If this is how you are set up internally, get the team back into talking distance with the rest of the business. Rather than stimulating creativity as it has been claimed to do, by being separated from everyday business concerns, it actually alienates everyone else to innovation and decreases overall creativity.

3. Make sure R&D heads up innovation so your new products can make use of your technical know-how and skills.

R&D needs to connect with customers for improved innovationWhilst this may result in technically improved products, they are all too often not in line with consumer current needs or future desires. Your research people need to connect with your potential customers regularly so they can be tuned into customers’ wants and current frustrations. Wouldn’t you rather have your R&D developing new products that practically sold themselves? As Peter Drucker said “… know and underst and the customer so well the product or service fits him and sells itself” (>>Tweet this<<). If R&D are in constant contact with your customers, they will always have them in mind when planning their product development.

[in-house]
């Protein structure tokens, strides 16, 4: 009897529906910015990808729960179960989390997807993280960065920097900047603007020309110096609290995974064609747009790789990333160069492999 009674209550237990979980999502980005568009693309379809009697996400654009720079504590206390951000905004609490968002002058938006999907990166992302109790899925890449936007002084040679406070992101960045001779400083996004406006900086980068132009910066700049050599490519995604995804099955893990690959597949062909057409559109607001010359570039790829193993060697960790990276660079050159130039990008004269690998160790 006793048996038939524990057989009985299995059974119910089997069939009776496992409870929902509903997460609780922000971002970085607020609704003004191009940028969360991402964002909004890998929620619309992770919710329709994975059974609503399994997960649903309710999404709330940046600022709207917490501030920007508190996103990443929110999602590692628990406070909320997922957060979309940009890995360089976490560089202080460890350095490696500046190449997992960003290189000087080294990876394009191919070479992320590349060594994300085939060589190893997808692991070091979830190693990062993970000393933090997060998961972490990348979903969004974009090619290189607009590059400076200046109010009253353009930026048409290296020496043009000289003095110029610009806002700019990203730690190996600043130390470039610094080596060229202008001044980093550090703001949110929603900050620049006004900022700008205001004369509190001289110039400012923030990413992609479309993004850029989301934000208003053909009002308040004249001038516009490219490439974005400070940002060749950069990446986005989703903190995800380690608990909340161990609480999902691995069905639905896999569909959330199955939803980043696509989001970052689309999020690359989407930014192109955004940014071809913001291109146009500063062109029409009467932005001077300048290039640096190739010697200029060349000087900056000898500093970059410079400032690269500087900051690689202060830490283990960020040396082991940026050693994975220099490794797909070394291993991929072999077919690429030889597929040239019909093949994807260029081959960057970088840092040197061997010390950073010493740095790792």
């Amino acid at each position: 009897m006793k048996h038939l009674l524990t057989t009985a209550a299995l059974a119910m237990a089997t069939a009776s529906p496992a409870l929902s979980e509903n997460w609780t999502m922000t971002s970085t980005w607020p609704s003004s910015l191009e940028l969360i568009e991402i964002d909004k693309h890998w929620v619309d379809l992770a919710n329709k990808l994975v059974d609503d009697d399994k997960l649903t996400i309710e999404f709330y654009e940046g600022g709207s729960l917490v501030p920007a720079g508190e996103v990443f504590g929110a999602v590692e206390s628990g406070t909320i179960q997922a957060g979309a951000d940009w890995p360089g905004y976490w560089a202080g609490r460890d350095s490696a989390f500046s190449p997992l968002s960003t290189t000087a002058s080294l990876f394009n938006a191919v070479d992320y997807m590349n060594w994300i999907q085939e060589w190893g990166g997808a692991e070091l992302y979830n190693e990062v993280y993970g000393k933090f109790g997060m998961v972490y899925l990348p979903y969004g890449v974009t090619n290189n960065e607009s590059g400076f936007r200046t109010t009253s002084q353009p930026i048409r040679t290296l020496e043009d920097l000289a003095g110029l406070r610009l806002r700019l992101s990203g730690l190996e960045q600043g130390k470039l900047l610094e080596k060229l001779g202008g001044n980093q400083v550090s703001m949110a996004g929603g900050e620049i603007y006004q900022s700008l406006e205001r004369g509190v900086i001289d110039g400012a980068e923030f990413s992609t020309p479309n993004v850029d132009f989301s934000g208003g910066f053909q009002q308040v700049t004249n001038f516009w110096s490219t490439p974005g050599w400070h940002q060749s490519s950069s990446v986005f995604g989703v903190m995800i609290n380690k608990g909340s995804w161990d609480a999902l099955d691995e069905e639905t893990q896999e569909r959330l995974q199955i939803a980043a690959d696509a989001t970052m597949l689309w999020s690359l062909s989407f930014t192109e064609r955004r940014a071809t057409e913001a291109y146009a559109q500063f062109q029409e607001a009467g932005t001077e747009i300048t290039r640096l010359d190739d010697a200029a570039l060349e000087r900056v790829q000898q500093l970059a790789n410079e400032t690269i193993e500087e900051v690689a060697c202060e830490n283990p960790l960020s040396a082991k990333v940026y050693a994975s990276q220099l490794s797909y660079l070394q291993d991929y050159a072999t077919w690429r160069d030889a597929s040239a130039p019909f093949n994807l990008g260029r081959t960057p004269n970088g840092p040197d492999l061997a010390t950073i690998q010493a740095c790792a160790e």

4. Don’t let people from outside the organisation work on innovation; prefer well-established thinkers from within the organisation, preferably with more than ten to twenty years in the company.

This often happens as the result of a naïve manager lacking the required confidence to accept criticism, to challenge the status quo and to get out of their comfort zone. No person, let alone an organisation, can be an expert in every area. Why not take full advantage of external expertise to catalyse innovation? It’s certainly faster than learning   and training the required new skills internally. Just think about how many major Fortune 500 companies have joint ventures: they know something about reaping the benefits of collaboration for a win-win to grow their businesses.